All the Pretty Horses


Cormac McCarthy

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Religion Symbol Analysis

Religion Symbol Icon
At several points in the novel, John Grady and Rawlins discuss faith, religion, and God. These conversations often center around God’s will, and how that will meshes with or diverges from human will. Mexico is an overwhelmingly Roman Catholic country, and reminders of Christianity can be found scattered throughout the novel’s setting—the statue of Jesus Christ in the hacienda’s billiards room, the children in the street who tell John Grady to ask God to intercede for his affair with Alejandra, and the farmworker who prays at the end of a long table when John Grady joins them for dinner. In many of these cases, people turn to religion and God as a result of their own sense of helplessness, powerlessness, or lack of understanding. Faced with the mystery of death, unable to affect the success of the crops for a certain season, or confused as to why people act the way they do, the novel’s characters find solace in religion—which, in this book, seems to have less to do with the catechism and authority of the Church than with people’s daily lives. Religion, then, symbolizes the search for understanding amidst a surfeit of unknowns.

Religion Quotes in All the Pretty Horses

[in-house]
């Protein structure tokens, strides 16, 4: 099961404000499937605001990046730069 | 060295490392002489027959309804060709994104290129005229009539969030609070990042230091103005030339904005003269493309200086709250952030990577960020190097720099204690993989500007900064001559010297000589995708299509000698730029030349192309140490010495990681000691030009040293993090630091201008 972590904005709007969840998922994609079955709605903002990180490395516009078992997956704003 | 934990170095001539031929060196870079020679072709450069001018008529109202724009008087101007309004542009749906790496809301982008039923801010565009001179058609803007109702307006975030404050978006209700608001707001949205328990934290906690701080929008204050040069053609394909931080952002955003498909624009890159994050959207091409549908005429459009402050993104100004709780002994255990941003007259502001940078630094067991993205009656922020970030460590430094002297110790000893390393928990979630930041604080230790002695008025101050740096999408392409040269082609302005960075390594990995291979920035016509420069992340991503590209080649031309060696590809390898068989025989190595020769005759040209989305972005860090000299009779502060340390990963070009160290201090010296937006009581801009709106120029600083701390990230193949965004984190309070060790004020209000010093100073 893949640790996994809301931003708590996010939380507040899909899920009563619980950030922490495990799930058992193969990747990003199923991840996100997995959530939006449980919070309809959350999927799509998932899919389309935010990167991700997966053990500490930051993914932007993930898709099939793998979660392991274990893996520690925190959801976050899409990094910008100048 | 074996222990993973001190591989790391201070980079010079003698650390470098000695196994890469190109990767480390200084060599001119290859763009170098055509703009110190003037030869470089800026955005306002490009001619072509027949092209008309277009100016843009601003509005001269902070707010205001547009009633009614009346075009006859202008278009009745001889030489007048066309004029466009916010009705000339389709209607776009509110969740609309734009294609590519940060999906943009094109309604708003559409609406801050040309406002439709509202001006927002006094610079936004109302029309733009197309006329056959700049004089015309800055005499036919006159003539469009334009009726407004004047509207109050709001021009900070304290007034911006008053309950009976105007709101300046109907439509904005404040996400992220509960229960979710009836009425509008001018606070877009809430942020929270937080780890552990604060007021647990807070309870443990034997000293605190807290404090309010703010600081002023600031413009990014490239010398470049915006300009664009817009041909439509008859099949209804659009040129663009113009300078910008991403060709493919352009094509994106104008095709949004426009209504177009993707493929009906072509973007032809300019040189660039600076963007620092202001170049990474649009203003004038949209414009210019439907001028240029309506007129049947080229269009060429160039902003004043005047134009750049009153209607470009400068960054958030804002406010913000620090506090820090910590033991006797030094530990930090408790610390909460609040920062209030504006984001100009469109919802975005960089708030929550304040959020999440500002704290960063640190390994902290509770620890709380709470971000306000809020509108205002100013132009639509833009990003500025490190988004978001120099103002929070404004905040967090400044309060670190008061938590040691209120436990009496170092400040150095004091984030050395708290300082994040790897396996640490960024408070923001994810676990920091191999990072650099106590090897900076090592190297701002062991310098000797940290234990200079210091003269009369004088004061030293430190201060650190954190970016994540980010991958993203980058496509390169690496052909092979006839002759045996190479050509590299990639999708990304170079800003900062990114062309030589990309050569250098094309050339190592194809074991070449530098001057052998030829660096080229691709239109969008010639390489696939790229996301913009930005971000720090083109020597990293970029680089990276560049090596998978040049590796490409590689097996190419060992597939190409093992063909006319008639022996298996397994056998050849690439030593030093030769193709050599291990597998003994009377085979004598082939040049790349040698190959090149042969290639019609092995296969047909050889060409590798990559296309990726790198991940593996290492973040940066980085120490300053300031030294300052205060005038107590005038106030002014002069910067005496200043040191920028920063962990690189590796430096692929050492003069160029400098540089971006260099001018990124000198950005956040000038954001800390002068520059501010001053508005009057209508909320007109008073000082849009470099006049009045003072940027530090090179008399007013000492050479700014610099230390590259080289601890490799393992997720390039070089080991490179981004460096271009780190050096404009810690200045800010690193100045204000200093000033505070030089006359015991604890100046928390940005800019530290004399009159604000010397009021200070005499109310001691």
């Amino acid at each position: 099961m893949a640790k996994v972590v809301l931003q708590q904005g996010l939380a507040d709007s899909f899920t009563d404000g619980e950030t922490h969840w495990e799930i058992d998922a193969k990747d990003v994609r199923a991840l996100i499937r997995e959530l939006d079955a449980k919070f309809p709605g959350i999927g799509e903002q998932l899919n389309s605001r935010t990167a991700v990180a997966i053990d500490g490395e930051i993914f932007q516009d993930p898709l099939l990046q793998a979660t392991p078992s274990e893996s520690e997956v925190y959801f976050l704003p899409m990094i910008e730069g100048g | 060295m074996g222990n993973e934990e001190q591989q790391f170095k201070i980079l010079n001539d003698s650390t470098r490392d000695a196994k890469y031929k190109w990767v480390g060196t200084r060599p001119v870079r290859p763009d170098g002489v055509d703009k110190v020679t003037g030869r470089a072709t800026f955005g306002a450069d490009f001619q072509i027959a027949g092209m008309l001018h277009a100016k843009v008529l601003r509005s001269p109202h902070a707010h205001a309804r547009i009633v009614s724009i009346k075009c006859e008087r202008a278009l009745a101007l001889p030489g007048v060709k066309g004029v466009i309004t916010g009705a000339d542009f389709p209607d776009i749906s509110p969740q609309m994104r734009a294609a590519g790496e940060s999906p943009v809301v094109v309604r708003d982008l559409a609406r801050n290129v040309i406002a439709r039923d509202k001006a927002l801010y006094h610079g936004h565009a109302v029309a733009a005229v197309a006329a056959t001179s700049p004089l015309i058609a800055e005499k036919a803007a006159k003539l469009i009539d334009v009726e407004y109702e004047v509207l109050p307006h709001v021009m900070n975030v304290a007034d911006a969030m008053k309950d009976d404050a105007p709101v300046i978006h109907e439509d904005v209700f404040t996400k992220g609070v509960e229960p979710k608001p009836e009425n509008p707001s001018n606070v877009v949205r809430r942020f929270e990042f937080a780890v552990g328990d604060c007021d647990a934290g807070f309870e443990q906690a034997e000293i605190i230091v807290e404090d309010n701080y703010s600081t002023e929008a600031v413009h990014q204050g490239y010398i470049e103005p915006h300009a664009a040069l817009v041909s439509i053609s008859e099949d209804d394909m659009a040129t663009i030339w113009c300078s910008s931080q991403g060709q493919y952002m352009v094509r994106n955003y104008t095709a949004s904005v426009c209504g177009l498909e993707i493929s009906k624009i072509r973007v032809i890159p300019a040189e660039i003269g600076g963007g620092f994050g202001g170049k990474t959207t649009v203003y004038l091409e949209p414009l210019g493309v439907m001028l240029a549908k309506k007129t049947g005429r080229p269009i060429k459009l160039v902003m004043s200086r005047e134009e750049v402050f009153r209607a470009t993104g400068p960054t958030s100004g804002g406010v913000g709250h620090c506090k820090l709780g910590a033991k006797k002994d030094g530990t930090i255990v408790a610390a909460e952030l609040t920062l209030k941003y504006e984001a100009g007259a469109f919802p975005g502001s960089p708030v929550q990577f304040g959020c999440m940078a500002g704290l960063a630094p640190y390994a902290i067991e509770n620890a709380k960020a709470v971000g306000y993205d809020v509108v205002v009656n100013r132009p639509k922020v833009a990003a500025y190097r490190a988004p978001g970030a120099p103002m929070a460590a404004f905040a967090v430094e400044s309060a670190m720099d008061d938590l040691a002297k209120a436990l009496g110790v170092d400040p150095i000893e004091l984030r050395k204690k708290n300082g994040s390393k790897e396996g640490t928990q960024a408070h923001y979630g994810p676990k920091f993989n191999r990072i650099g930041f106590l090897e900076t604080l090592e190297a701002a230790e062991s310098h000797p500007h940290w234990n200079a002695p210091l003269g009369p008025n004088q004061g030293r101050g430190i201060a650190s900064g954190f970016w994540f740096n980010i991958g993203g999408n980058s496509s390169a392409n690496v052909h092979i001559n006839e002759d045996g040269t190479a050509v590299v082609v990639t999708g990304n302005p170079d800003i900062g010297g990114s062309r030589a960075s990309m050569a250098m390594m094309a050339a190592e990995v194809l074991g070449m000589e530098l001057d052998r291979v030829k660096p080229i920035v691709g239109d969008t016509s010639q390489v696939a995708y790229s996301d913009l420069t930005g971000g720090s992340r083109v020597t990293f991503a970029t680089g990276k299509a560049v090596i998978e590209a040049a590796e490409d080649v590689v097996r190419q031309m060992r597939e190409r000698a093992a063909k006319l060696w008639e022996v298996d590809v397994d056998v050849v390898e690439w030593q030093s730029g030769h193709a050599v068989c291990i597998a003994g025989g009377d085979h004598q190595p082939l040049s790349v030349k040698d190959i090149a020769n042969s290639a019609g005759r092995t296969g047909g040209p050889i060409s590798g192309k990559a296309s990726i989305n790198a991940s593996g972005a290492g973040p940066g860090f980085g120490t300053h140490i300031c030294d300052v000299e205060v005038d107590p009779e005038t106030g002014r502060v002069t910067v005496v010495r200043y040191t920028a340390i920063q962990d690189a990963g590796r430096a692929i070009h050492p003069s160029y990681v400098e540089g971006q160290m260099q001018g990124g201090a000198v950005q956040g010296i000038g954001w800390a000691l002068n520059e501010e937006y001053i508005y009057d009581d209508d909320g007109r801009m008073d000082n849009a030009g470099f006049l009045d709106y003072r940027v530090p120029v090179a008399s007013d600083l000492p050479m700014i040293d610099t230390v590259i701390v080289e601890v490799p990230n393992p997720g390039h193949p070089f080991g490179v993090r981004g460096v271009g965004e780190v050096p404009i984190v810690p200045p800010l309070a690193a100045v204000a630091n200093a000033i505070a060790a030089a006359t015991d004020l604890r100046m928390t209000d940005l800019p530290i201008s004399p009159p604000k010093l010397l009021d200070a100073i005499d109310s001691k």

The All the Pretty Horses quotes below all refer to the symbol of Religion. For each quote, you can also see the other characters and themes related to it (each theme is indicated by its own dot and icon, like this one:
The Idea of the American West Theme Icon
). Note: all page numbers and citation info for the quotes below refer to the Vintage edition of All the Pretty Horses published in 1993.
Part 1 Quotes

Way the world is. Somebody can wake up and sneeze somewhere in Arkansas or some damn place and before you’re done there’s wars and ruination and all hell. You dont know what’s goin to happen. I’d say He’s just about got to. I don’t believe we’d make it a day otherwise.

Related Characters: Lacey Rawlins (speaker)
Related Symbols: Religion
Page Number: 92
Explanation and Analysis:
Part 2 Quotes

Finally he said that among men there was no such communion as among horses and the notion that men can be understood at all was probably an illusion. […] Finally John Grady asked him if it were not true that should all horses vanish from the face of the earth the soul of the horse would not also perish for there would be nothing out of which to replenish it but the old man only said that it was pointless to speak of there being no horses in the world for God would not permit such a thing.

Related Characters: John Grady Cole, Luis
Related Symbols: Horses, Religion
Page Number: 111
Explanation and Analysis:
Part 4 Quotes

In history there are no control groups. There is no one to tell us what might have been. We weep over the might have been, but there is no might have been. There never was. It is supposed to be true that those who do not know history are condemned to repeat it. I dont believe knowing can save us. What is constant in history is greed and foolishness and a love of blood and this is a thing that even God—who knows all that can be known—seems powerless to change.

Related Characters: Alfonsa (speaker), John Grady Cole
Related Symbols: Religion, Blood
Page Number: 239
Explanation and Analysis:
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